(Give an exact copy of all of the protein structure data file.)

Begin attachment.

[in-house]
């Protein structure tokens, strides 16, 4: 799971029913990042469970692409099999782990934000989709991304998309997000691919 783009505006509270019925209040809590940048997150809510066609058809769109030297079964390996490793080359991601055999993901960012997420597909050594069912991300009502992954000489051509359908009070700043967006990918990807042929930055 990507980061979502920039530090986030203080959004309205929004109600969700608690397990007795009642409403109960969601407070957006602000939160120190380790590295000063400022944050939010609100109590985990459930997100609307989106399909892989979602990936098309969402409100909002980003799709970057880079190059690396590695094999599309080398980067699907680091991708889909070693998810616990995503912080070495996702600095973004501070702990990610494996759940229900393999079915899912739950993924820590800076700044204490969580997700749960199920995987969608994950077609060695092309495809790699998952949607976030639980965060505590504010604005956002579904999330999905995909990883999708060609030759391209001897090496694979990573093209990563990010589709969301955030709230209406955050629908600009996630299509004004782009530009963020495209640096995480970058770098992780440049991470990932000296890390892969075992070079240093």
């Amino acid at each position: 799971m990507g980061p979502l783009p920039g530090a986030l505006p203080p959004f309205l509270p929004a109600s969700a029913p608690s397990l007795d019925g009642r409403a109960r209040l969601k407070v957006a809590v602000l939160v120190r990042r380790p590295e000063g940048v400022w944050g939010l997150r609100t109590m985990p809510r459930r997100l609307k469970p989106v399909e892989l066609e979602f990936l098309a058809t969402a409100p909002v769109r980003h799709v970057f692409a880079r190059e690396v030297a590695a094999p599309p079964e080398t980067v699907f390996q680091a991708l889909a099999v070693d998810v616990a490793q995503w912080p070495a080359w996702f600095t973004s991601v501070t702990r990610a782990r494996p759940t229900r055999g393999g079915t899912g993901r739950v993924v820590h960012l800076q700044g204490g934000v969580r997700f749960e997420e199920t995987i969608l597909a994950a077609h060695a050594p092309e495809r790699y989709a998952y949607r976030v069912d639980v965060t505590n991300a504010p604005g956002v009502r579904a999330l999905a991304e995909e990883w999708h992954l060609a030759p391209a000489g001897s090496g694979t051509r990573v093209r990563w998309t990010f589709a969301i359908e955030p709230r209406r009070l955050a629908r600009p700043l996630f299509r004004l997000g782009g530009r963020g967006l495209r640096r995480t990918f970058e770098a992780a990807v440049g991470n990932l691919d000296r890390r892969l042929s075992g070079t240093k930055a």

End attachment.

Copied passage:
[in-house]
């Protein structure tokens, strides 16, 4: 799971029913990042469970692409099999782990934000989709991304998309997000691919 783009505006509270019925209040809590940048997150809510066609058809769109030297079964390996490793080359991601055999993901960012997420597909050594069912991300009502992954000489051509359908009070700043967006990918990807042929930055 990507980061979502920039530090986030203080959004309205929004109600969700608690397990007795009642409403109960969601407070957006602000939160120190380790590295000063400022944050939010609100109590985990459930997100609307989106399909892989979602990936098309969402409100909002980003799709970057880079190059690396590695094999599309080398980067699907680091991708889909070693998810616990995503912080070495996702600095973004501070702990990610494996759940229900393999079915899912739950993924820590800076700044204490969580997700749960199920995987969608994950077609060695092309495809790699998952949607976030639980965060505590504010604005956002579904999330999905995909990883999708060609030759391209001897090496694979990573093209990563990010589709969301955030709230209406955050629908600009996630299509004004782009530009963020495209640096995480970058770098992780440049991470990932000296890390892969075992070079240093």
């Amino acid at each position: 799971m990507g980061p979502l783009p920039g530090a986030l505006p203080p959004f309205l509270p929004a109600s969700a029913p608690s397990l007795d019925g009642r409403a109960r209040l969601k407070v957006a809590v602000l939160v120190r990042r380790p590295e000063g940048v400022w944050g939010l997150r609100t109590m985990p809510r459930r997100l609307k469970p989106v399909e892989l066609e979602f990936l098309a058809t969402a409100p909002v769109r980003h799709v970057f692409a880079r190059e690396v030297a590695a094999p599309p079964e080398t980067v699907f390996q680091a991708l889909a099999v070693d998810v616990a490793q995503w912080p070495a080359w996702f600095t973004s991601v501070t702990r990610a782990r494996p759940t229900r055999g393999g079915t899912g993901r739950v993924v820590h960012l800076q700044g204490g934000v969580r997700f749960e997420e199920t995987i969608l597909a994950a077609h060695a050594p092309e495809r790699y989709a998952y949607r976030v069912d639980v965060t505590n991300a504010p604005g956002v009502r579904a999330l999905a991304e995909e990883w999708h992954l060609a030759p391209a000489g001897s090496g694979t051509r990573v093209r990563w998309t990010f589709a969301i359908e955030p709230r209406r009070l955050a629908r600009p700043l996630f299509r004004l997000g782009g530009r963020g967006l495209r640096r995480t990918f970058e770098a992780a990807v440049g991470n990932l691919d000296r890390r892969l042929s075992g070079t240093k930055a």